Australia's worst fears and England's highest hopes have been confirmed – Ricky Ponting's team do not look strong enough to reclaim the Ashes. It is not the captain's fault, he juggled his resources and placed his fieldsmen to the best of his ability. It is just that the bowling lacks penetration and the fielding is merely serviceable.
Barring calamity amounting almost to catastrophe, England will leave Brisbane not only intact but with bright prospects. Admittedly, it might look different on faster pitches but Antipodean surfaces have lost their virility, and in some opinions their lack of lustre reflects the wider cricket community. Moreover, England's bowlers are taller and bounce the ball more than their opponents – the touring party was chosen with that in mind.
England's rally was as significant as Australia's inability to press home their advantage, and it began at the lowest point on the third afternoon. Andrew Strauss's team might easily have fallen apart as the Australians piled on the runs but far from wilting under the onslaught, the tourists retained energy, enthusiasm and focus. England showed the resilience required to succeed Down Under.
When a wicket did finally fall on a frustrating third day the entire side dashed across to congratulate bowler and catcher. There was no capitulation. At stumps that evening Alastair Cook ran to shake hands with the home century-makers. It was an act of the undefeated.
A day later his comrades rose in unison to celebrate his own hundred. None of it was for show – sincerity counts among this side's strong points and the fightback continued on the fourth day. Throughout England displayed an intensity missing in the fielding team. Whereas the occupiers of the crease remained in a coil of concentration, the locals suffered lapses that led to missed opportunities. England won the crucial moments and, but for some bad luck on the third morning, they might have won the match.
The England squad appears somewhat stronger as well as better balanced. The top-order batting is more or less equal. Notions that Cook and Ian Bell might be vulnerable have been confounded as both have emerged as cricketers of calibre. Among the hosts Mike Hussey proved there is life in the old dog, only Marcus North is fretting.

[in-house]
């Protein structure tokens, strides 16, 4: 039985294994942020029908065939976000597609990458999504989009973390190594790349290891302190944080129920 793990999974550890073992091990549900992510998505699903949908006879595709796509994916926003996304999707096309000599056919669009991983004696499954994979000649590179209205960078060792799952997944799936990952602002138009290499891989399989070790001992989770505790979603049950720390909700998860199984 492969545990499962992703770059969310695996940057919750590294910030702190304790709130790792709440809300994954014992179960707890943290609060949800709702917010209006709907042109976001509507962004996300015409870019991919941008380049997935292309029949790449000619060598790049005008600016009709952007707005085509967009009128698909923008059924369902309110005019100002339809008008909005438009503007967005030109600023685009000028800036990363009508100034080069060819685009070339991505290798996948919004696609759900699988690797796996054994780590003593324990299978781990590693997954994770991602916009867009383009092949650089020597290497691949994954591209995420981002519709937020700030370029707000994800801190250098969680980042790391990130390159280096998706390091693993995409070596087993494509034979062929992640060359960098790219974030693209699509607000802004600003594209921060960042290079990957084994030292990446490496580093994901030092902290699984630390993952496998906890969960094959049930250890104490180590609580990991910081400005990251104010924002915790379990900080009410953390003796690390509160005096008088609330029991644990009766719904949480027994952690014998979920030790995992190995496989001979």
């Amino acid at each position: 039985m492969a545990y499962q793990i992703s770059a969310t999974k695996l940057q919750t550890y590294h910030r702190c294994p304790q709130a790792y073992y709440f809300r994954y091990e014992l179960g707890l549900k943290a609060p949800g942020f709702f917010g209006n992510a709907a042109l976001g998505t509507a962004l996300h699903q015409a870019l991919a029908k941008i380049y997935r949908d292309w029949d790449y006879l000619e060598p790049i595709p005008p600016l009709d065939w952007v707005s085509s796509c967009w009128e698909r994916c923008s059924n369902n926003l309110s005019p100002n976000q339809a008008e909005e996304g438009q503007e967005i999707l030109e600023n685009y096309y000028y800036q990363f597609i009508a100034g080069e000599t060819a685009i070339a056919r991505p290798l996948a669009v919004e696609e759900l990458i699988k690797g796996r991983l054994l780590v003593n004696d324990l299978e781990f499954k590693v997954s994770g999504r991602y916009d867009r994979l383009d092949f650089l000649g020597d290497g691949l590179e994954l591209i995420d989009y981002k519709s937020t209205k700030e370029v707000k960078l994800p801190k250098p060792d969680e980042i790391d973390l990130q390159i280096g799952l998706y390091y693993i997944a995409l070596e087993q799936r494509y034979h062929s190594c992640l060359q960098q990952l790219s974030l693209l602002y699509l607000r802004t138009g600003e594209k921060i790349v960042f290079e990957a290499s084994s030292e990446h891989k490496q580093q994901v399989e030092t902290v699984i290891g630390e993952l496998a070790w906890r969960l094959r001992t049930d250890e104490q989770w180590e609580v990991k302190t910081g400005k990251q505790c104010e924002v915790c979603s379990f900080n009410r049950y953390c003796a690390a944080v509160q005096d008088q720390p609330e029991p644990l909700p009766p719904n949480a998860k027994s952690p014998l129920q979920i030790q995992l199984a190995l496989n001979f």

But England's order is longer and takes a lot of subduing. On this occasion it took just three balls to remove Nos 7, 8 and 9 but that's not going to happen again. By contrast, Australia's order deteriorates quickly. Part of Mitchell Johnson's attraction has been that he can wield the willow – without him the tail looks long – but a player cannot be chosen for his extras, it is the same with the bowling. Admittedly, Andrew Strauss has only four proper operators under his command. As a rule, though, teams are dismissed cheaply by four flingers, not five. The spare bowler is relevant in high-scoring contests.
That these Tests are tightly packed is a more serious problem because the workload on the quartet will be considerable. If they falter the delicate balance between these teams will change. By the look of things, though, they will go to Adelaide fresher than their counterparts and that is a start.
England have an edge in spin and pace. Although mauled in the first innings, Graeme Swann cannot be discounted, as competitors of his ilk tend to bounce back. In any case, he surpasses his steady counterpart – Australia's yearning for a wrist-spinner is no mere sentiment.
Strauss's speedsters also seem more penetrating so Australia need to sharpen their attack: Johnson has bowled a lot worse than he has at The Gabba but he has also bowled a lot better. Ben Hilfenhaus was the team's best bowler in India but has not subsequently been among the wickets. For England James Anderson has been luckless, Stuart Broad obtains steep bounce and Steven Finn is going to enjoy Antipodean tracks.
That is not to say the visitors are irresistible, although they are competent and well led. Moreover, Australia have a great batsman and ambitious leader and two fine all-rounders in Shane Watson and Brad Haddin. Everyone knows, too, that things can change quickly in sport.